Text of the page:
J. E. Hanway

    On the list of capable newspaper men of Wyoming appears the name of J. E. Hanway, who is proprietor of the Casper Daily Tribune, published at Casper. A native of Indiana, he was born in Greensburg, that state, June 25, 1866, his parents being Israel C. and Martha Hanway, who were natives of Kentucky but removed to Indiana in early life. The ancestry of the family is traced back to Jonas Hanway who is mentioned in the history of London as being the first man to appear on the streets of London carrying an umbrella. This was in the sixteenth century.
    J. E. Hanway, whose name introduces this record, acquired his education in the public schools of Topeka, Kansas, and in the school of actual experience, where he learned valuable lessons. Starting out in life, he held a government position in the postoffice department through the first five years of his business career. He then entered the newspaper field, becoming connected with the circulation department of the Kansas City Star when that paper was a very small factor in the community. He was afterward employed by different newspapers in Kansas City for several years and then accepted a position with the business and circulation department of the Topeka State Journal, one of the great papers of Kansas. After five years' connection with that paper he embarked in business on his own account, leasing a newspaper at Horton, Kansas, which proved to him that there was no money in working on a salary for anyone. He then decided to go west and in 1905 closed out his business in Horton and started for Wyoming, having in mind the purchase of a newspaper in that great young state. While en route he stopped in Denver and became identified with a number of Colorado newspapers, with which he was associated at different periods. In 1907 he went to Utah and Nevada as a representative of one of the Denver dailies. When the gold field boom subsided in 1907 he purchased a half interest in a weekly paper published at Richfield, Utah, but sold this inside of six months at a handsome profit. He then entered the field and followed the vocation of buying run-down newspapers and building them up, after which he would sell at top prices. At one time he was the owner of five different newspapers, four weeklies and a daily, which were all put on a firm basis and sold at a good advance over the original price which he paid for them. After nine years he arrived in Casper, Wyoming, in October, 1914, and purchased the Natrona County Tribune, which at that time was the leading weekly newspaper of Casper. It was at that period that the city was just beginning to throw off its swaddling clothes and take on the robes of a city of twenty-five hundred people. From the beginning it was evident that Mr. Hanway had at last found the location for which he was looking, and from the progress and success of the Tribune it was evident that Casper was looking for Mr. Hanway, as under his ownership the paper has now developed into one of the leading journals of Wyoming. The plant has been enlarged until today it is one of the most complete in the state, occupying handsome quarters in the new Oil Exchange building. The Tribune is now published daily under the name of the Casper Daily Tribune. The plant is equipped with three of the latest improved linotype machines, a Goss Comet webb perfecting press and all the latest machinery used in the production of a first-class daily newspaper. In addition to his newspaper interests Mr. Hanway is a director and the treasurer of the Out West Petroleum Company, is the president of the New England Wyoming Oil Company and a director in the Wyoming Kentucky Petroleum Company, so that he has become closely associated with the development of oil properties in this section.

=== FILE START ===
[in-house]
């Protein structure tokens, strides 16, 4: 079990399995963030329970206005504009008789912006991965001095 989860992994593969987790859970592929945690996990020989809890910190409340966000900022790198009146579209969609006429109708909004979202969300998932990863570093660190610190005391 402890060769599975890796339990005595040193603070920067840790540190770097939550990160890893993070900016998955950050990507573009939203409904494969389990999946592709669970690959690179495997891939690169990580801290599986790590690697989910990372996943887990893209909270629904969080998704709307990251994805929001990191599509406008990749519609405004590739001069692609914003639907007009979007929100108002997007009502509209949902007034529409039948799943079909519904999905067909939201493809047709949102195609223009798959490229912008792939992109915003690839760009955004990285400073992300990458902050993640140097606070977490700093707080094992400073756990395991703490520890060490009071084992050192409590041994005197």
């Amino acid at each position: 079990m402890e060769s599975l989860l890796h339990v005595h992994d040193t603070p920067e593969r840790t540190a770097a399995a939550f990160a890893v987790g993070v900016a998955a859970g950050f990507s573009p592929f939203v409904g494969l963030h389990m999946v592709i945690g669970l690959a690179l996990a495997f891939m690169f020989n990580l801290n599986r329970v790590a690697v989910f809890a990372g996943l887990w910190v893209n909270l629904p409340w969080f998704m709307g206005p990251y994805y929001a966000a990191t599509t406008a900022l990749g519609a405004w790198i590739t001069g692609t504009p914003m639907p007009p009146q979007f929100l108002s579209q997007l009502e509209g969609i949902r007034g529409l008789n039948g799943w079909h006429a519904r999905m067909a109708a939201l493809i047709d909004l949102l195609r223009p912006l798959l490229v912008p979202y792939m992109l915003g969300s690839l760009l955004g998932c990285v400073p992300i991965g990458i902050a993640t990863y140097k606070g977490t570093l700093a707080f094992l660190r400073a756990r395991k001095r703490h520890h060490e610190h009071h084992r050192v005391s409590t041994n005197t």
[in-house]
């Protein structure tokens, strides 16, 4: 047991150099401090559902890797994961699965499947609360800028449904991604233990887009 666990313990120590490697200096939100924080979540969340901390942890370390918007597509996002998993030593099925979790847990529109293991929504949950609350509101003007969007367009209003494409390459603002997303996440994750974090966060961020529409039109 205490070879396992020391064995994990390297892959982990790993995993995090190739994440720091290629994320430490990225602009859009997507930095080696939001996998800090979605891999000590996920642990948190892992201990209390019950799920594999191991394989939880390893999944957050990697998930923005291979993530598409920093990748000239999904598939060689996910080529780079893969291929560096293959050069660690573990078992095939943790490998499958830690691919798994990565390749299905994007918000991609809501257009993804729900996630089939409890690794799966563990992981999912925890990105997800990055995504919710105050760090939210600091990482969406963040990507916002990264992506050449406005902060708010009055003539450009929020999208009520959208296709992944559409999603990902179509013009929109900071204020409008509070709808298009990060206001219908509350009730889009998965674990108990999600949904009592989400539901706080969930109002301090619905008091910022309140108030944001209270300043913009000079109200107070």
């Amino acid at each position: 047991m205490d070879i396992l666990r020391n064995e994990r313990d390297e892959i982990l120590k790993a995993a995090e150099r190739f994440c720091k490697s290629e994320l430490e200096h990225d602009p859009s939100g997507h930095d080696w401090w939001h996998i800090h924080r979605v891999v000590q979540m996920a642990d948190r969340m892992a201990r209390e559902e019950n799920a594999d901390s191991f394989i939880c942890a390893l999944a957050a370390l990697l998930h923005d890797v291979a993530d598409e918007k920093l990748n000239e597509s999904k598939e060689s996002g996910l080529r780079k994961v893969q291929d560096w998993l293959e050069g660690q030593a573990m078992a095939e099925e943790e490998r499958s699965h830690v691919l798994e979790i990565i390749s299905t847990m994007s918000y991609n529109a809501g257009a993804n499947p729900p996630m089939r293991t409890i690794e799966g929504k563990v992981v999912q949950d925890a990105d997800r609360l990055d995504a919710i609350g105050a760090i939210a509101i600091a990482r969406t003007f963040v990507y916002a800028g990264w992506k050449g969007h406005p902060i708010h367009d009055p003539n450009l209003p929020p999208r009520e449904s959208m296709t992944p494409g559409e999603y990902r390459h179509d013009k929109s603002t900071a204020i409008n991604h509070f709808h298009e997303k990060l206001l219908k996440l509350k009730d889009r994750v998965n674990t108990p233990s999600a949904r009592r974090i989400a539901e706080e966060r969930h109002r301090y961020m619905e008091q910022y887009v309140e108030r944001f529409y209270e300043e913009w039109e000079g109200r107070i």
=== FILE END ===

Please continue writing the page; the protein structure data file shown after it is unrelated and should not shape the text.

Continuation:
On the 18th of September, 1888, in Topeka, Mr. Hanway was united in marriage to Miss Effie E. Grice, a daughter of John Grice, who was at one time prominent in republican politics of Shawnee county, Kansas, having been honored by his party with the office of sheriff. Mrs. Hanway was born and reared in Kansas and lived on a farm near Topeka until fifteen years of age, when she removed to Topeka, which was her home until her marriage. Mr. and Mrs. Hanway have two children: Earl E., who wedded Miss Sunshine Ferry, of Denver; and Isabel Martha Dorothy, who is now a first-year student in the Casper high school.
    In politics Mr. Hanway is a republican. He has never held public office of any kind, as he has always found plenty to do in his chosen profession. He has, however, recently become interested in the oil game in Wyoming and is at the head of several very promising companies that are becoming factors in the development of the oil regions of the west.

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